After the assassination of Bangabandhu, Sheikh Hasina was not allowed to return to Bangladesh until after she was elected to lead the Awami League in 16 February 1981 and arrived on 17 May 1981. Upon her return, she became completely dedicated to changing the country from one of violence to one dedicated to democracy. Before her interference, elections were often rigged, voting was not guaranteed or even counted properly, and the country was so volatile that those who opposed the government were often jailed, exiled, or even murdered. Through this amazingly strong woman’s dedication, Bangladesh has significantly improved becoming less violent, more democratic, and allowing more civil liberties than ever before. Women have been given a voice in politics thanks to her interest in women and children’s rights.
The United Nations (UN) has already recognised Bangladesh as a developing country. The UN classifies all countries across the world under three criteria, Least Developed Countries (LDC), Developing and Developed. The UN has recognised Bangladesh as a developing country, after graduating from ‘Least Developed Country’ (LDC) bloc. Bangladesh has fulfilled the eligibility requirements to graduate from LDC, as it has met all the three criteria for the first time for getting out of the LDC bloc. The three criteria include: Gross National Income (GNI) per capita, Human Assets Index (HAI) and Economic Vulnerability Index (EVI). According to the Committee for Development Policy, a UN panel, the government of Bangladesh and thriving non-government organisations (NGOs) have helped provide vital health and education services to the poor, translating into rapid improvements in the human assets index.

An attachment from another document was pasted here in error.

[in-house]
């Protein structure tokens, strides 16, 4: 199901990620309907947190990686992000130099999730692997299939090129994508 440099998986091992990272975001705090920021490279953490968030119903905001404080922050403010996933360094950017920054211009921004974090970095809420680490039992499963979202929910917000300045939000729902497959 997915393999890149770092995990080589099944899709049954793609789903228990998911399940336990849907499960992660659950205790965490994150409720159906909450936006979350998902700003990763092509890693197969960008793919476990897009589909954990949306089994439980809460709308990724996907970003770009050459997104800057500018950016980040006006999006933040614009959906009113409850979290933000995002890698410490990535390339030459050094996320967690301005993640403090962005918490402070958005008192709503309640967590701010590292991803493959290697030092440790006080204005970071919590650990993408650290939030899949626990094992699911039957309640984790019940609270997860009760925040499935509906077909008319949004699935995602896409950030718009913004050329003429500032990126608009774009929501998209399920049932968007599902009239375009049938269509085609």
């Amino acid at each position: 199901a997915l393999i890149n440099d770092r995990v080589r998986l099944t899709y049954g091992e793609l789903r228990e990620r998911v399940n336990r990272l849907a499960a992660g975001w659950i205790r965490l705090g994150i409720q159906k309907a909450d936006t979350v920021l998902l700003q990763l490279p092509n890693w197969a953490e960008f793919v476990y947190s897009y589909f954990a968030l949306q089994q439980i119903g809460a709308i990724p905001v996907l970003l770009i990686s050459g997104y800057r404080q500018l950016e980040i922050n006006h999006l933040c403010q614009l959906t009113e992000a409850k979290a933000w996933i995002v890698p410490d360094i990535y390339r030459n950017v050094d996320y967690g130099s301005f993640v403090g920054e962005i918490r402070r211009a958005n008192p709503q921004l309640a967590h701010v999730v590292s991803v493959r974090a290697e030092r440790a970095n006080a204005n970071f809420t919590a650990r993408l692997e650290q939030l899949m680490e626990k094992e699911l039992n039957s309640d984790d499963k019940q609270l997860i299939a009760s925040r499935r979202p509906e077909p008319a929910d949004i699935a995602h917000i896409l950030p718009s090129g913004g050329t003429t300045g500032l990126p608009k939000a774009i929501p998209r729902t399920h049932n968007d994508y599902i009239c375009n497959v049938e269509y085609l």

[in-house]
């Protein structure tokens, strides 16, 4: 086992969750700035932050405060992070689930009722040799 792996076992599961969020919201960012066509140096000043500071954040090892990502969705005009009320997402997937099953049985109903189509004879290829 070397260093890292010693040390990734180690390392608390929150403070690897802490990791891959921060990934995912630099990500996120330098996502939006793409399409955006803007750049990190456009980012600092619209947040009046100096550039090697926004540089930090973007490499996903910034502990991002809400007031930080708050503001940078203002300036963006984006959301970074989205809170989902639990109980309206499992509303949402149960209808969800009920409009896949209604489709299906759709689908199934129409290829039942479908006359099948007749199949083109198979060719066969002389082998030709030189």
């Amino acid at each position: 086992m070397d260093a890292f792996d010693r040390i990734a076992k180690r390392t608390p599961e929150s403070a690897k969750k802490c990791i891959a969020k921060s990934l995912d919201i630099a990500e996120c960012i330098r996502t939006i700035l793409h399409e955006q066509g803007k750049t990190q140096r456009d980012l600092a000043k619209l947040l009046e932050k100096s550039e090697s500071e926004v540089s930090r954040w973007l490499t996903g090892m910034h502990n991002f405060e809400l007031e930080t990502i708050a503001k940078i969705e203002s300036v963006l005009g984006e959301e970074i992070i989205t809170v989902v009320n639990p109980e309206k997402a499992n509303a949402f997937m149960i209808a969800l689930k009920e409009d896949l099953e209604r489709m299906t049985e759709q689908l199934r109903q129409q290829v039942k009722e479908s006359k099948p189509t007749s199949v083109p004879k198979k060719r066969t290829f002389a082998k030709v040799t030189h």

In July 2015 the World Bank recognised Bangladesh as a lower-middle-income country. The World Bank, in its data, elevated Bangladesh and three other countries as lower-middle-income economies on the basis of their per capita gross national income (GNI). The lending agency calculates per capita GNI on the basis of the gross national income of a country by converting it to US dollars divided by the midyear population using its Atlas method.
Bangladesh has already adopted advanced Information and Communication Technology (ICT) to be digitised in all spheres of its functions. The government has already introduced e-commerce, e-banking, automated clearing house etc. Things are really a historic move towards achieving higher productivity across all economic sectors including agriculture and small and medium-sized enterprises through use of ICT. Under the visionary leadership Prime Minister Sheikh Hasina, the country’s first ever communication satellite, Bangabandhu-1, was successfully launched into space.This leader is a survivor in all senses of the word, and she continues to strive for a better life for her and her fellow Bangladeshis as current Prime Minister. But she has survived at least nineteen attempts on her life, the worst being on August 21 in 2004.
Sheikh Hasina has brought light in Bangladesh with her outstanding contribution and dedication, as she always loves common people as well as democracy. Stability has been restored in the country owing to the dynamic and charismatic leadership of Sheikh Hasina. Sheikh Hasina is really like a lighthouse for Bangladesh.
The writer acknowledges with gratitude the different sources of information.
The writer is a Chinese Government
PhD Fellow and Assistant Professor,
Department of Public Administration, Jagannath University, Dhaka